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Update: MO Black Caucus and OBS Meet to Discuss Policing Initiative Proposal

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Police officers confront protesters Tuesday, Nov. 25, 2014, in Ferguson, Mo. Missouri's governor ordered hundreds more state militia into Ferguson on Tuesday, after a night of protests and rioting over a grand jury's decision not to indict police officer Darren Wilson in the fatal shooting of Michael Brown, a case that has inflamed racial tensions in the U.S. (AP Photo/David Goldman)

Police officers confront protesters Tuesday, Nov. 25, 2014, in Ferguson, Mo. Missouri’s governor ordered hundreds more state militia into Ferguson on Tuesday, after a night of protests and rioting over a grand jury’s decision not to indict police officer Darren Wilson in the fatal shooting of Michael Brown, a case that has inflamed racial tensions in the U.S. (AP Photo/David Goldman)

by Bridjes O’Neil
Special to the NNPA from The St. Louis American

Members of the Missouri Legislative Black Caucus met with those from the Organization for Black Struggle on Friday at Greater St. Marks Family Church in Ferguson. They discussed legislative strategy for the upcoming session and ways to incorporate OBS’ Quality Policing Initiative into legislation at the state, county, and local levels.

OBS members hand-delivered the policy proposal to legislators in Jefferson City on Wednesday, January 7, along with an invite to attend Friday’s meeting. They had also disrupted the opening ceremony in the Senate chamber by chanting and dropping banners. One banner read, “You’ve got mail.”

“With the start of the year and a new legislative session,” the letter read,  “we, the people,  are committed to holding our elected officials accountable to us as  constituents.”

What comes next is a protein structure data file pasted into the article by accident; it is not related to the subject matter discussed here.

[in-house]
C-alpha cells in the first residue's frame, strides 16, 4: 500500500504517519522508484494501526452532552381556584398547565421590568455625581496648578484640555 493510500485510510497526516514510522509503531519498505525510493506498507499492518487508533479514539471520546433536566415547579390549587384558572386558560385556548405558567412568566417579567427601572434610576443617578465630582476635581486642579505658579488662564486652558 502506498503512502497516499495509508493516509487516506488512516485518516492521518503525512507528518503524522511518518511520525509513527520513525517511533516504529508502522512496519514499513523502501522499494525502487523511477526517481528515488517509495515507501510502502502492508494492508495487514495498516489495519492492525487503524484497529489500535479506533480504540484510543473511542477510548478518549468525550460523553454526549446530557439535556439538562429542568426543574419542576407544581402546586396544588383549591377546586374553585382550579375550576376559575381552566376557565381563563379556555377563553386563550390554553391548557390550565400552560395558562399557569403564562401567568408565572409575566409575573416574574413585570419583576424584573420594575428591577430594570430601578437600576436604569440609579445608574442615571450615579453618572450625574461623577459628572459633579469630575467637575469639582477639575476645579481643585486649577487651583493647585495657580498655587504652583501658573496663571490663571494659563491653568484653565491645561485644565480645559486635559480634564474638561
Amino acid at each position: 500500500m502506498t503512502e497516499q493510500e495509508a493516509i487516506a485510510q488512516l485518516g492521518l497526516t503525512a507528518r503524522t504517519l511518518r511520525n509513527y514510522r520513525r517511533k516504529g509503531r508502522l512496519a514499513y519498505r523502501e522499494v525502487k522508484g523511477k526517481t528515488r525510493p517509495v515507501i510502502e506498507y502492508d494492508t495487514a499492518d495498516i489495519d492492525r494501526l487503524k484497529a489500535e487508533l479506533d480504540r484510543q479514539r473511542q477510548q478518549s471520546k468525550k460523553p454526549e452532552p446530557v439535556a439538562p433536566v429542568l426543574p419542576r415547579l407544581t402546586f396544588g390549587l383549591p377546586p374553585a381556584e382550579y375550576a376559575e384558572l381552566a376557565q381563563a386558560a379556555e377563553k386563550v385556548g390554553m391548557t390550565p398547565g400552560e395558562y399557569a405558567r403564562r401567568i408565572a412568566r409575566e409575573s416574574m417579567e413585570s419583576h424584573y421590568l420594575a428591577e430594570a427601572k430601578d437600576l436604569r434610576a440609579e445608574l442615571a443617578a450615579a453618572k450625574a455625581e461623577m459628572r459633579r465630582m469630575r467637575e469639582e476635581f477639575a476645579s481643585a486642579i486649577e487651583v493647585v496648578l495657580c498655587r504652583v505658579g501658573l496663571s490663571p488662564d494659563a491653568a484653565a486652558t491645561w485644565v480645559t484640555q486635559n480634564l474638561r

Signed by OBS Executive Director Montague Simmons, the letter went on to say that the “systematic lynching” of Black people at the hands of police has continued since the death of Michael Brown Jr. on Aug. 9 —and that the judicial system has failed to hold police to the same level of accountability. It warned that the community is dealing with a “structural problem” requiring a “structural solution.” That “structural solution” is the Quality Policing Initiative, a broad policy proposal that organizers demand lawmakers use as a blueprint to transform the state’s broken policing system.

Three months ago, back when protests were more frequent, state Rep. Michael Butler said he knew many of those same people would be in Jefferson City come January. From a list of 20 Caucus members invited to attend the meeting, Butler was among the handful that showed up. He was joined by state Reps. Courtney Curtis, Sharon Pace, Joe Adams, and Tommie Pierson. Pierson is also pastor of Greater St. Mark Family Church.  It seemed to be a disappointing number for OBS organizer Kayla Reed.

“When I think of where I live, I’m looking at my Representative right now,” Reed said. “When I think about who my Senator is and the fact that she’s not here is very concerning.”

Despite their absence, Senators Jamilah Nasheed and Maria Chappelle-Nadal have been outspoken throughout the protest movement. On Wednesday, Chappelle-Nadal filed a formal “remonstrance” against Governor Jay Nixon calling for his resignation or impeachment, citing “failed and incompetent leadership.” In December, she also introduced legislation governing police conduct.

Reed spoke of a shift in the protest movement – from identifying problems to finding solutions.

“Protesting is not a solution,” she said. “It’s a tactic to force a solution.”

Most at the meeting agreed that there should be a greater focus on accountability, which comprises a large portion of the Quality Policing Initiative. The proposal tackles five phases of policing authority: recruitment, training, deployment, accountability and advancement.

Parts of the proposal outlines the creation of “use of force” and “search and seizure” reports along with a media accountability system – in which body and dash camera data is controlled by a citizen’s review board.

With a pen in hand, Butler listened intently with an occasional head nod as he jotted down notes on the back of a piece of paper.

Legislators gave brief updates on sponsored bills, particularly those dealing with community policing.

“You already have changes to the racial profiling act, municipal reform, and some policing tweaks that we have tried in the past year. That I’m sure these guys will re-file this year,” Butler said.

Simmons said there’s no greater time than now to effect real change. Although he seemed a bit concerned with attempting to pass any legislation with a Republican super-majority in both the House and the Senate. All is not lost, according to Curtis.

“There are some good Republicans we can work with,” he said.

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